• The board doesn’t line up well with the Chargers’ needs at this point. They are looking for a tackle to replace Bryan Bulaga, but the top four players at the position are gone. They also probably want some help on the defensive line, but Jordan Davis is off the board while Devonte Wyatt would be a reach at this point.

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    As such, the Chargers will continue to build around Justin Herbert. They have two great receivers in Keenan Allen and Mike Williams, but they could use a third. Burks is great with the ball in his hands and could be used as a multi-faceted weapon in the passing and running games.

    18. Philadelphia Eagles (from Saints)

  • Trent McDuffie, CB, Washington
  • The Eagles could take McDuffie at 15, so getting him here is a nice value. Philadelphia has long been looking for cornerback help and McDuffie was sticky in coverage at Washington. He only had two interceptions in his career, so he might not be a big-time playmaker, but he should still develop into a solid starter for the Eagles.


    19. New Orleans Saints (from Eagles)

    This is where many will have Kenny Pickett’s fall ended, but I’m not sold that the Saints will take him at this juncture. They still need a left tackle and while Smith is a bit of a reach, they have been connected with him during the draft process.

    Smith (6-5, 324 pounds) is a raw tackle who plays a very physical game. He is inconsistent and needs to fix up his technique a bit, but the potential is there. New Orleans tends to value the offensive line pretty highly, having used three of its last seven first- or second-round picks on the position, so it wouldn’t be a surprise to see them take a chance on a prospect who has risen late in the draft process.

    20. Pittsburgh Steelers

  • Malik Willis, QB, Liberty
  • And finally, a quarterback comes off the board in this mock draft. Willis could certainly go earlier than this. It’s hard to find him a definitive landing spot if the Panthers pass on him at No. 6. Maybe the Falcons would take him eighth overall, or maybe the Saints would consider him, but it’s more likely that teams will pass on quarterbacks in what is considered to be a weak class.

    That works to the Steelers’ advantage. They need a young quarterback of the future to pair with Mitch Trubisky. Willis has dynamic scrambling ability and an excellent arm; he just needs time to develop against higher-level competition and also needs to improve his accuracy and ability to read the field against tighter coverage.

    Willis may not make it to the 20th pick, but the Steelers could still draft him. If Willis slips out of the top 10, the Steelers could trade up with the Vikings or Texans to get him. They were willing to trade up to 10 from 20 in the 2019 draft to get Devin Bush. They may do the same for Willis, who fits the mobile mold that Mike Tomlin is looking for at quarterback.

    MORE: Top 10 quarterbacks in the 2022 NFL Draft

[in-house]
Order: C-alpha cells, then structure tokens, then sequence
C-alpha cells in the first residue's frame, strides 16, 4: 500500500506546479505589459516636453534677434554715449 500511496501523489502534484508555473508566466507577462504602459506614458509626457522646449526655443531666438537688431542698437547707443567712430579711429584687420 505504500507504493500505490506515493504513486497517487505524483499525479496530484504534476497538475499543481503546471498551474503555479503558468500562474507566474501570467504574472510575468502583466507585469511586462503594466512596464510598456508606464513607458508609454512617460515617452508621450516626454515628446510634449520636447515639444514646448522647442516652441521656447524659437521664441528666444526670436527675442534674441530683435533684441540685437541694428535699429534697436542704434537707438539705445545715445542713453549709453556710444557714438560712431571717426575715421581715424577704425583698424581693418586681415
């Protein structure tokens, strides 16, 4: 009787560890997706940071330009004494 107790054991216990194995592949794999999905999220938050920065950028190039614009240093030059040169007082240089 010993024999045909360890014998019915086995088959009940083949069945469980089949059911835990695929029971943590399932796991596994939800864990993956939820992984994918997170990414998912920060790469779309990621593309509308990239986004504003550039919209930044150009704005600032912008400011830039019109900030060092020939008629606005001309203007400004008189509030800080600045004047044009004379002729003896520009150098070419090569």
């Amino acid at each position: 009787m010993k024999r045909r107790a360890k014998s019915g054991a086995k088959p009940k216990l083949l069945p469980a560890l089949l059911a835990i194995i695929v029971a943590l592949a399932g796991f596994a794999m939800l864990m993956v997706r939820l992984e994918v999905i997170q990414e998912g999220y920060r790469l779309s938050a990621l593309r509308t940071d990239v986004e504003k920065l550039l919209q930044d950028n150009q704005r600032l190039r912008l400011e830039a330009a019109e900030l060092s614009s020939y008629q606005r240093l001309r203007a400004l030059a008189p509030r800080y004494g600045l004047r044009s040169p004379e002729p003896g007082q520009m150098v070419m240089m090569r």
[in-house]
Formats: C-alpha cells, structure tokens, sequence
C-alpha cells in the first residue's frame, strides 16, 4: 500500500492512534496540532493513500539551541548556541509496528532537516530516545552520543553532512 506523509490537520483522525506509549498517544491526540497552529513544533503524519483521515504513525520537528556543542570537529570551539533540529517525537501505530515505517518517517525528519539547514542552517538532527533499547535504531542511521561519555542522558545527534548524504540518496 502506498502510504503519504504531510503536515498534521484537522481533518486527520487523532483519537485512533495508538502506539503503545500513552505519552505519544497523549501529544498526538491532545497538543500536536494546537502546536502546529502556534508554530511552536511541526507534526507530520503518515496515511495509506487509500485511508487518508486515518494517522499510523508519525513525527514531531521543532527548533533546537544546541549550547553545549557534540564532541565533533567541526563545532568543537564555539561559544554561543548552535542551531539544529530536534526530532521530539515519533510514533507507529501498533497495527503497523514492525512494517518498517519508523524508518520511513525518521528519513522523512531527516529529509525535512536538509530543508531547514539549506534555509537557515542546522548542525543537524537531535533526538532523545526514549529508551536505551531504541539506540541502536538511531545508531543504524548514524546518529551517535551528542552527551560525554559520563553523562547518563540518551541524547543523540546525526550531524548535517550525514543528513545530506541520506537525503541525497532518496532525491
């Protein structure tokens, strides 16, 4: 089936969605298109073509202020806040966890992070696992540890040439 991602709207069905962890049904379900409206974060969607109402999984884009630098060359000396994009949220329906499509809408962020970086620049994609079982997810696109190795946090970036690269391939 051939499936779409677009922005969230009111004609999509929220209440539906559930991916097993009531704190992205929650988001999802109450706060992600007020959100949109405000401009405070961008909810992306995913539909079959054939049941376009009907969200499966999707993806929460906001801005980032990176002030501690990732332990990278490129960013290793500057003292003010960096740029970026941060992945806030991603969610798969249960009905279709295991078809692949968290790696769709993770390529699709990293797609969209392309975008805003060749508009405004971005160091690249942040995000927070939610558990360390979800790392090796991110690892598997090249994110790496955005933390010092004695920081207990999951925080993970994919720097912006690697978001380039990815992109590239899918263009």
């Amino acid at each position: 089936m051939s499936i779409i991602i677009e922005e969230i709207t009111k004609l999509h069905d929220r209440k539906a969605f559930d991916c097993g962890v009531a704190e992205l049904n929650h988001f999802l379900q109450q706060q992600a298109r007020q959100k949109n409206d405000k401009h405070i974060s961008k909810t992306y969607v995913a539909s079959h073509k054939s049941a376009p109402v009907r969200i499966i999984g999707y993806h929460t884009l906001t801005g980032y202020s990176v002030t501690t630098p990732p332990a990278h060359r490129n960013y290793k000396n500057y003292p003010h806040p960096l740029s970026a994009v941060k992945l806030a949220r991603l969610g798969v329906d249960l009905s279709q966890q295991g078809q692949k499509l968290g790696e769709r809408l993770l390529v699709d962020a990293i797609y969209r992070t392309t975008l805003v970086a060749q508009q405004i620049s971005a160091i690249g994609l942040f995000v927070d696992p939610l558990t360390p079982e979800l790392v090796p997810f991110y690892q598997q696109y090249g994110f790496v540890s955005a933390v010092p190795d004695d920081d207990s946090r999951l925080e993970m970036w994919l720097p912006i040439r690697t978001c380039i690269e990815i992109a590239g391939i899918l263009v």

21. New England Patriots

    It’s nearly impossible to correctly predict what the Patriots will do year-to-year because they run such a tight ship. That said, they seem likely to target a defensive player here considering the losses they have had on the side of the ball, particularly at linebacker.

    Lloyd is a true, three-down linebacker who was highly productive at Utah and has the size (6-3) that Bill Belichick covets. The Patriots could prefer Georgia linebacker Nakobe Dean’s athleticism or the untapped potential of his teammate, Quay Walker, but Lloyd is the safest bet here for the time being.

    Another name to watch here is Daxton Hill. The Michigan defensive back is versatile and can play at safety and in the slot. Belichick loves versatility, so perhaps he’ll pull the trigger on Hill here. More likely though, the Patriots will trade down, as they typically do. The Cowboys could be a trading partner (more on that later).

    22. Green Bay Packers (from Raiders)

  • Jahan Dotson, WR, Penn State
  • The Packers have to take a receiver here, right? Aaron Rodgers returned to the team only to see them trade away Davante Adams and lose Marquez Valdes-Scantling to free agency. The team is very thin at the position, so getting ar receiver early in a deep and talented wide-out class would be a good move.

    Dotson is a smaller pass-catcher at 5-11, 178 pounds, but he was a big-time deep threat at Penn State. He caught 91 passes for 1,182 yards and six touchdowns as a senior while showing off good route-running skills. Dotson would pair well with the bigger-bodied Allen Lazard, so this would be a nice start for the Packers.

    23. Arizona Cardinals

  • Zion Johnson, G/C, Boston College
  • The Cardinals have long had issues on the offensive line. They got a bit better at center last year, but when Rodney Hudson missed time, the interior blocking was awful.

    Johnson would help remedy that. The Boston College product looks like one of the safest players in this year’s draft, as he can play all three interior positions and blocks with great technique. He could challenge Justin Pugh and Will Hernandez for a starting guard job before eventually sliding to center to replace Hudson, 32. Arizona could also consider a receiver here if Dotson falls to them.

    24. Dallas Cowboys

  • Kenyon Green, G, Texas A&M
  • Dallas lost Connor Williams in free agency, so they have a hole at left guard. They could entrust 2019 third-round pick Connor McGovern in that role, but they would still need to replenish their depth across the offensive line.

    The Cowboys would probably love to get Zion Johnson here, but they’ll settle for Kenyon Green. He’s a thick, strong 6-4, 324-pound guard who should be a plug-and-play starter at the NFL level. Dak Prescott will be glad to have him on the left side of the line.


    25. Buffalo Bills

  • Andrew Booth Jr., CB, Clemson
  • There aren’t many weaknesses on the Bills’ roster, but they could stand to add talent at cornerback and running back. There aren’t any running backs worthy of a first-round pick in the 2022 NFL Draft, so the Bills will more likely look for a corner to help replace Levi Wallace.